- Capacity—Nations and organizations need to help countries evaluate whether they have the capacity to work quickly and broadly in emergencies. Even if a country has a decent supply chain that can support 100,000 people, is there a plan in place for 250,000 people as the population grows or the disaster spreads?
- Capability—Government institutions and aid organizations should help the government workforce in each country with how to create back-up plans for supply chain issues now, when they are not in crisis.
- Culture—These same institutions and organizations must understand the culture of the places involved to know how to help holistically. We’re not going to solve a problem in Sub-Saharan Africa the same way we would address it in equatorial South America. Even within Sub-Saharan Africa, we must be culturally sensitive to the internal cultures.
Improving Disaster Preparation
We live in a world where the impacts of disasters are not geographically contained. Civil unrest in Asia has significant consequences in North America and other continents. Drought conditions in several Sub-Saharan African nations is a perfect example of the global effect of disasters today. The terrible living conditions in nations have led to civil unrest and millions of displaced people desperate for sustenance, peace and stability. Many strive daily to leave their birth place for Europe and the Americas. Without proactive steps to mitigate the effects of these disasters, the global refugee crisis will worsen, and these areas of instability will quickly become breeding grounds for terrorists. Ultimately, if people believe that no one cares about them, they will not sit idle. If you think there is a refugee crisis now…you ain’t seen nothing yet!
To sit and just watch genocide or disasters happen is simply not the way society should work in the 21st century. Countries and people who can afford to do something should. We must inspire people to build a more civil society that cares about others. To make an effective disaster plan, it is necessary to combine expertise in:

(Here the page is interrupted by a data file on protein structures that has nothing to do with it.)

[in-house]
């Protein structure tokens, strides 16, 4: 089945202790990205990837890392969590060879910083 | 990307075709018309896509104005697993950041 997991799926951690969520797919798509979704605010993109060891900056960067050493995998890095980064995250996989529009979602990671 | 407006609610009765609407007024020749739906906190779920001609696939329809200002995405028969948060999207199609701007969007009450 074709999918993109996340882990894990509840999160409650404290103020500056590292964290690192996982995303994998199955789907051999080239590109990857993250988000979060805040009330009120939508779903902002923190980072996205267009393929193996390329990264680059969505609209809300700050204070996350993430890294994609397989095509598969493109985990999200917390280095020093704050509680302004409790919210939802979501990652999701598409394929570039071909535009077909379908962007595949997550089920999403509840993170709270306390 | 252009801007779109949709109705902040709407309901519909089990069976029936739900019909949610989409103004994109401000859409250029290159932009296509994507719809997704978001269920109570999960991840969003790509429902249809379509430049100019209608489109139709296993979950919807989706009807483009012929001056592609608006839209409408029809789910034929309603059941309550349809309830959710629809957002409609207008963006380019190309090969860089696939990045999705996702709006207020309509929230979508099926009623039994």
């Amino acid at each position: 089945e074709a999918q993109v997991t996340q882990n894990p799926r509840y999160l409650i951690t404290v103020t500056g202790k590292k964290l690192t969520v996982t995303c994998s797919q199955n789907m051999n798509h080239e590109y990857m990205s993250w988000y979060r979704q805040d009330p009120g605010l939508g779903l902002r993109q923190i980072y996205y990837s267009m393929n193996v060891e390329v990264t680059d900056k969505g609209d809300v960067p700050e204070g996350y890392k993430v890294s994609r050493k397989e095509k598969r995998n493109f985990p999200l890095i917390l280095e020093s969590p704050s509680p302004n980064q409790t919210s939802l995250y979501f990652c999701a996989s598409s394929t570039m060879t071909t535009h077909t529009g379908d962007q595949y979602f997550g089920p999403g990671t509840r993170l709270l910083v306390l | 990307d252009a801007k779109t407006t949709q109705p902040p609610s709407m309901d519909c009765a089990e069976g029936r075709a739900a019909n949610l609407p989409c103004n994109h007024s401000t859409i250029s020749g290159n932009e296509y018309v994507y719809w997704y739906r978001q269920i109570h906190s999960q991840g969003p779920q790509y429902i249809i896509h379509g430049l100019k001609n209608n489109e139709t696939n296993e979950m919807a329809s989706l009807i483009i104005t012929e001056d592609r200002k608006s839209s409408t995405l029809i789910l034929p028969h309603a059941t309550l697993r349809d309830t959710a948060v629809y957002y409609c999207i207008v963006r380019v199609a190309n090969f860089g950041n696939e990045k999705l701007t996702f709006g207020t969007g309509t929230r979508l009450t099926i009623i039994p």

- Healthcare management,
- Supply chain and operational logistics,
- International cross-cultural work, and
- Climate science.
In The Art of War, Sun Tzu has often been quoted as saying, “If you know the enemy and know yourself, you need not fear the result of a hundred battles. If you know yourself but not the enemy, for every victory gained you will also suffer a defeat. If you know neither the enemy nor yourself, you will succumb in every battle.” This can readily be applied to the battle that we all are facing with greater volatility in climate and the effects of disasters on our fragile infrastructures and budgets. At LMI, we bring together a unique mix of analysts and consultants who are driven to solve the wickedly complex problems that governments face. And, as a not-for-profit, LMI seeks to find the most practical solution to address the need.
Sinclair Harris is the vice president of business development for the Defense sector. Prior to joining LMI, Mr. Harris was a rear admiral after a 34-year career in the United States Navy, where he led joint, combined, multinational, and interagency organizations across all aspects of defense and supported disaster relief efforts both in the United States and abroad.